A Pitch of Philosophy
Subtitled AUTOBIOGRAPHICAL EXERCISES, A PITCH OF PHILOSOPHY grounds its textual authority in the circumstances of its author’s life. This is not exactly an intellectual autobiography, however, and the casual reader intent on a coherent account of Cavell’s life will be disappointed. The book is itself a strenuous exercise in philosophical thinking, one that acknowledges the role of the philosopher’s personal experiences in posing the questions that he has addressed.
Though less intent on anecdote than analysis, Cavell recalls his childhood in Atlanta, Georgia, and Sacramento, California, where his father was a pawnbroker and his mother a professional pianist. From an early age, he dedicated himself to music, earning a comfortable income in a jazz band while still too young to join the navy. Cavell, who chose to change his name from Goldstein, describes the excitement of discovering the work of J. L. Austin, and how it inspired him to abandon his major in music at the University of California, Berkeley.
Cavell credits Austin, under whom he studied at Harvard, for inspiring the purpose of his first book as well as his enduring vocation: “to help bring the human voice back into philosophy.” He scrutinizes Austin’s philosophy of ordinary language and its roots in Ludwig Wittgenstein. Although he finds points of convergence between them, he defends Austin against Jacques Derrida’s disparagement of voice. A riff on the multiple implications of “pitch,” A PITCH OF PHILOSOPHY offers itself as at once a textual toss, an unsettling lurch, an attempt to persuade, and a musical tone.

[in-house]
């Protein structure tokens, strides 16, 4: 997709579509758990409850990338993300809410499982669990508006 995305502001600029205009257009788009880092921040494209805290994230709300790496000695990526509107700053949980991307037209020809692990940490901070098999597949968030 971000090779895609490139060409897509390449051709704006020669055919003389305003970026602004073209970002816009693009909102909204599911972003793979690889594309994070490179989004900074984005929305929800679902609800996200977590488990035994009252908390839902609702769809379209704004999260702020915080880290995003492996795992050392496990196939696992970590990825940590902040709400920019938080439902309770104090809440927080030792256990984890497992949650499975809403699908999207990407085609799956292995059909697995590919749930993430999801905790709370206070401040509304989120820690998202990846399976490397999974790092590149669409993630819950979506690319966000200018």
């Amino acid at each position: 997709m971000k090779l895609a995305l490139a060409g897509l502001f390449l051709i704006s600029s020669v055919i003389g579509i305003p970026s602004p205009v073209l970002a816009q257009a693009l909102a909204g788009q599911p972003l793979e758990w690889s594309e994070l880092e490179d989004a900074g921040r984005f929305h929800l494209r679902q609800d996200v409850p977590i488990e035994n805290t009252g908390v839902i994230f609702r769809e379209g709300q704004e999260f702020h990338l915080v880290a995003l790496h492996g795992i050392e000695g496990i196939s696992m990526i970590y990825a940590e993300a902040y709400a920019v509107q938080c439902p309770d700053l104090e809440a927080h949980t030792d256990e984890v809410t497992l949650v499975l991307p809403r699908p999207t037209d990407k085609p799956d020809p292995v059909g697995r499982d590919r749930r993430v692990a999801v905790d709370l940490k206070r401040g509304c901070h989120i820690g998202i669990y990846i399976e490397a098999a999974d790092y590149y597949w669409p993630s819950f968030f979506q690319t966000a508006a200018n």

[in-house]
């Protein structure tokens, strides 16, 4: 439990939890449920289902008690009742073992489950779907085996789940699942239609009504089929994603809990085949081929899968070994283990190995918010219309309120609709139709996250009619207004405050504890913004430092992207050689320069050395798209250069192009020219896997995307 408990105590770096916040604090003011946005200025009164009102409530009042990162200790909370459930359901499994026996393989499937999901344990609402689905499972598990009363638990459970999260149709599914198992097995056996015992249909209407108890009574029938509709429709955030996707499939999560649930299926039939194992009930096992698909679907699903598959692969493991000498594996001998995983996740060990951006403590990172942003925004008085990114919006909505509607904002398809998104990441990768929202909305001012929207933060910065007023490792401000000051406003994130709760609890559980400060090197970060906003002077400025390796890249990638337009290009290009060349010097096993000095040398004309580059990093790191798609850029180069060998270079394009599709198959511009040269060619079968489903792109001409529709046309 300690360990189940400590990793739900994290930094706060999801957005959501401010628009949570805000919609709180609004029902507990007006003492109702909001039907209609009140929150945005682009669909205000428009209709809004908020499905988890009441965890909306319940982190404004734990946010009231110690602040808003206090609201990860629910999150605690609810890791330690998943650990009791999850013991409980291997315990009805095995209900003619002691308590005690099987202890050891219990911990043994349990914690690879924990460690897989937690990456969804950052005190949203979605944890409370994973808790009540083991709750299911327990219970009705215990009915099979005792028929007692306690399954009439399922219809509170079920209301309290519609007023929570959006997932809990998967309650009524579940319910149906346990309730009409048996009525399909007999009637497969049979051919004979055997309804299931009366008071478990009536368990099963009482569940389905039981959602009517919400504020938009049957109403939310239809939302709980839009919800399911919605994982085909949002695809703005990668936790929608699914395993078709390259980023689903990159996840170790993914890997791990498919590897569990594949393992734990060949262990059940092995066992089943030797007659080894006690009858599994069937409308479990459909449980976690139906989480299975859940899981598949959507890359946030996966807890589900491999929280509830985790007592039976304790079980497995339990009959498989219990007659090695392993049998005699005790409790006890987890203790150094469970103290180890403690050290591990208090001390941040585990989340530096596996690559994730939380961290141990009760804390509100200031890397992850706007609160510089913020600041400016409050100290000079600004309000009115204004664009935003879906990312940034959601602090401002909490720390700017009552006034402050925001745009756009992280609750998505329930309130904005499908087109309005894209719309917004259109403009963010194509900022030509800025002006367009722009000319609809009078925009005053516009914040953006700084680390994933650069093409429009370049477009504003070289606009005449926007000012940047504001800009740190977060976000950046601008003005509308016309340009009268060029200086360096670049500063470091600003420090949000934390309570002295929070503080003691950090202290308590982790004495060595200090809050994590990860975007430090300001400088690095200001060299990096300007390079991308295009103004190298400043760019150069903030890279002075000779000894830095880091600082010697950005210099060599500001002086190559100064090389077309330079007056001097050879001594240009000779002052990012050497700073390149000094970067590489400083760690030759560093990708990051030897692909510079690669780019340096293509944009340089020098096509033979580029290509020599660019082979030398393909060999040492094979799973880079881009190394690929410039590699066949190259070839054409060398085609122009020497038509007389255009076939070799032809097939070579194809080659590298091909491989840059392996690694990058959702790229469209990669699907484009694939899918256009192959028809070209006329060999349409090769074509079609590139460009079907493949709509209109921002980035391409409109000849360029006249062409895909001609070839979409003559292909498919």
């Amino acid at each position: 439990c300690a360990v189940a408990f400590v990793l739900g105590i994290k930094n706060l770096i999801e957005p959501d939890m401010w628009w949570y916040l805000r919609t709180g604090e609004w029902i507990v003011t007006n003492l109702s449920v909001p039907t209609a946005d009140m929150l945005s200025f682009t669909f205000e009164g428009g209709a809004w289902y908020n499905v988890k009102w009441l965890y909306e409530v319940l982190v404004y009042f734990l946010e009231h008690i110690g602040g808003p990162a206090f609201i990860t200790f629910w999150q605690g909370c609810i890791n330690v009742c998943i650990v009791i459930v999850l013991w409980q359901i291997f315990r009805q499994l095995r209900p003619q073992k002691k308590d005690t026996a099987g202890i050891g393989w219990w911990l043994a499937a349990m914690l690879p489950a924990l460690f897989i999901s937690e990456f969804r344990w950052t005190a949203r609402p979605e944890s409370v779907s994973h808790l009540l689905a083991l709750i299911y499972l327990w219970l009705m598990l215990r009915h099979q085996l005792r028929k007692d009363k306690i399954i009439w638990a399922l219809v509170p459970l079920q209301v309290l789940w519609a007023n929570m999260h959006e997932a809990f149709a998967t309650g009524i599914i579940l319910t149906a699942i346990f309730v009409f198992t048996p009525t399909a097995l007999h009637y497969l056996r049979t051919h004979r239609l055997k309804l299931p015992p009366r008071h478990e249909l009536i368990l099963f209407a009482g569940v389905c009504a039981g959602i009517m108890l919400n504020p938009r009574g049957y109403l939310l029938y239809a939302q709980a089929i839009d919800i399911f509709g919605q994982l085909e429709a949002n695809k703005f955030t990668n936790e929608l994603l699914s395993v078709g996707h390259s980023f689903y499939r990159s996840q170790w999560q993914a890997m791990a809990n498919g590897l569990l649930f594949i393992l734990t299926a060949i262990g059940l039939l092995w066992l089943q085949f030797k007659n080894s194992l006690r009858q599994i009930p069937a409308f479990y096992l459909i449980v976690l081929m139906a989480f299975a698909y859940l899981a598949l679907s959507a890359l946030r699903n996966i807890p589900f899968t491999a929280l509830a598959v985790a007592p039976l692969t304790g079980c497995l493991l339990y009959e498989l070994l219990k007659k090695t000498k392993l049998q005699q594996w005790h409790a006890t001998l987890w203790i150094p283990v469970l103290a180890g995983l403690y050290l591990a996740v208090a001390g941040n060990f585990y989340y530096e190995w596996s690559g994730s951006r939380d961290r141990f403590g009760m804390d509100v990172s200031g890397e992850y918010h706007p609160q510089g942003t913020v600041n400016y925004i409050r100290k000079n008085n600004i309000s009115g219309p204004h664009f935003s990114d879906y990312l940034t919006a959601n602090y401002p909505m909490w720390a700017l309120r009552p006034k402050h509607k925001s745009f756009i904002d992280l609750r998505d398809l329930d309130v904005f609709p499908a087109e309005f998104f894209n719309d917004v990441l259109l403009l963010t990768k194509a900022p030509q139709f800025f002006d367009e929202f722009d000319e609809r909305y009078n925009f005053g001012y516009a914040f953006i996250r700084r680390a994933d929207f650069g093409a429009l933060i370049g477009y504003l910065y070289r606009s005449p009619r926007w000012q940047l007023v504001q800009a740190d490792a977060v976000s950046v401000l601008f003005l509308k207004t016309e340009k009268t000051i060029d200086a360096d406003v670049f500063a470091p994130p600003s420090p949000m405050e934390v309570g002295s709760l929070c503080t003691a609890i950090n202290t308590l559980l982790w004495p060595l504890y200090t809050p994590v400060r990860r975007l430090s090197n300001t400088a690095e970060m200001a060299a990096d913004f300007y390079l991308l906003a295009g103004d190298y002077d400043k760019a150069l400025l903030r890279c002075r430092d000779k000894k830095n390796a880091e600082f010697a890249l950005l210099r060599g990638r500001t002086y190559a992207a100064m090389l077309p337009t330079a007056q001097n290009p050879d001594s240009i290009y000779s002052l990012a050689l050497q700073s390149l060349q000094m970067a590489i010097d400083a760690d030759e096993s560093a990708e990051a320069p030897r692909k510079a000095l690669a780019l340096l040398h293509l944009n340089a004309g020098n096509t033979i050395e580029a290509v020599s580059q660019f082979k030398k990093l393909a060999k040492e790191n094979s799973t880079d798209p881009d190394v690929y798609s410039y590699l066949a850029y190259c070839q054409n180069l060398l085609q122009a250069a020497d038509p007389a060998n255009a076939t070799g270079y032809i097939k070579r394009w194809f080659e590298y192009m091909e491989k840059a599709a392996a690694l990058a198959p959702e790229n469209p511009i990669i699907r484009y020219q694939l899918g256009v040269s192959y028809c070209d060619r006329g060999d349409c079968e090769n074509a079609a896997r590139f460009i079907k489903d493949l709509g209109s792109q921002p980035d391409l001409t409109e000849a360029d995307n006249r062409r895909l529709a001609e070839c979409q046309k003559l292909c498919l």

It concludes with Cavell’s musings on opera, the most overt assertion of voice, particularly that of women, and one that links the philosopher’s mature voice to memories of his mother.